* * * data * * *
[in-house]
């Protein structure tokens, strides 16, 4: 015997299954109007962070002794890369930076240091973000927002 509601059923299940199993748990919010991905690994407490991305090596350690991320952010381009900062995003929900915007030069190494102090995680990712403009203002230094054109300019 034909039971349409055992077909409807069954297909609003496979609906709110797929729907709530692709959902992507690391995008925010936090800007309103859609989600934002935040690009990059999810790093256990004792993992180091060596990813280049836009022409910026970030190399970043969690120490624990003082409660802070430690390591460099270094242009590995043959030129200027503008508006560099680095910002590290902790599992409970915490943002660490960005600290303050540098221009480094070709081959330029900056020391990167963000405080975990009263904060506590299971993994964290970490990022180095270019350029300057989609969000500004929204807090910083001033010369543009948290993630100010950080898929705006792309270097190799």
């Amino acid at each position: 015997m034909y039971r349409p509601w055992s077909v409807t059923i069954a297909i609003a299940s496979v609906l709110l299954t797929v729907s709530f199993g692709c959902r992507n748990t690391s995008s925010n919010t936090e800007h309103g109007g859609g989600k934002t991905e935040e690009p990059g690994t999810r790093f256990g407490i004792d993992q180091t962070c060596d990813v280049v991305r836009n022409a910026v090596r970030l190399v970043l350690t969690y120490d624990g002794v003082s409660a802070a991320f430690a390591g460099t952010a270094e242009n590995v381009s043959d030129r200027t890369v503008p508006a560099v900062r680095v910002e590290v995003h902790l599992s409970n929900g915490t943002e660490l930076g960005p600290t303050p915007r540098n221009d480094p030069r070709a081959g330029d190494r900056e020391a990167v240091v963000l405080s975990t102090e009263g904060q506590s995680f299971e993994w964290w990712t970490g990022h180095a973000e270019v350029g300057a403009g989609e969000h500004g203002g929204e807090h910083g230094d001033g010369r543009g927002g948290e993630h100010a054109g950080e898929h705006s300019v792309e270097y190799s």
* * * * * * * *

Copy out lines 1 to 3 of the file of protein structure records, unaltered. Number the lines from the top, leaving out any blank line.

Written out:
[in-house]
């Protein structure tokens, strides 16, 4: 015997299954109007962070002794890369930076240091973000927002 509601059923299940199993748990919010991905690994407490991305090596350690991320952010381009900062995003929900915007030069190494102090995680990712403009203002230094054109300019 034909039971349409055992077909409807069954297909609003496979609906709110797929729907709530692709959902992507690391995008925010936090800007309103859609989600934002935040690009990059999810790093256990004792993992180091060596990813280049836009022409910026970030190399970043969690120490624990003082409660802070430690390591460099270094242009590995043959030129200027503008508006560099680095910002590290902790599992409970915490943002660490960005600290303050540098221009480094070709081959330029900056020391990167963000405080975990009263904060506590299971993994964290970490990022180095270019350029300057989609969000500004929204807090910083001033010369543009948290993630100010950080898929705006792309270097190799």
């Amino acid at each position: 015997m034909y039971r349409p509601w055992s077909v409807t059923i069954a297909i609003a299940s496979v609906l709110l299954t797929v729907s709530f199993g692709c959902r992507n748990t690391s995008s925010n919010t936090e800007h309103g109007g859609g989600k934002t991905e935040e690009p990059g690994t999810r790093f256990g407490i004792d993992q180091t962070c060596d990813v280049v991305r836009n022409a910026v090596r970030l190399v970043l350690t969690y120490d624990g002794v003082s409660a802070a991320f430690a390591g460099t952010a270094e242009n590995v381009s043959d030129r200027t890369v503008p508006a560099v900062r680095v910002e590290v995003h902790l599992s409970n929900g915490t943002e660490l930076g960005p600290t303050p915007r540098n221009d480094p030069r070709a081959g330029d190494r900056e020391a990167v240091v963000l405080s975990t102090e009263g904060q506590s995680f299971e993994w964290w990712t970490g990022h180095a973000e270019v350029g300057a403009g989609e969000h500004g203002g929204e807090h910083g230094d001033g010369r543009g927002g948290e993630h100010a054109g950080e898929h705006s300019v792309e270097y190799s």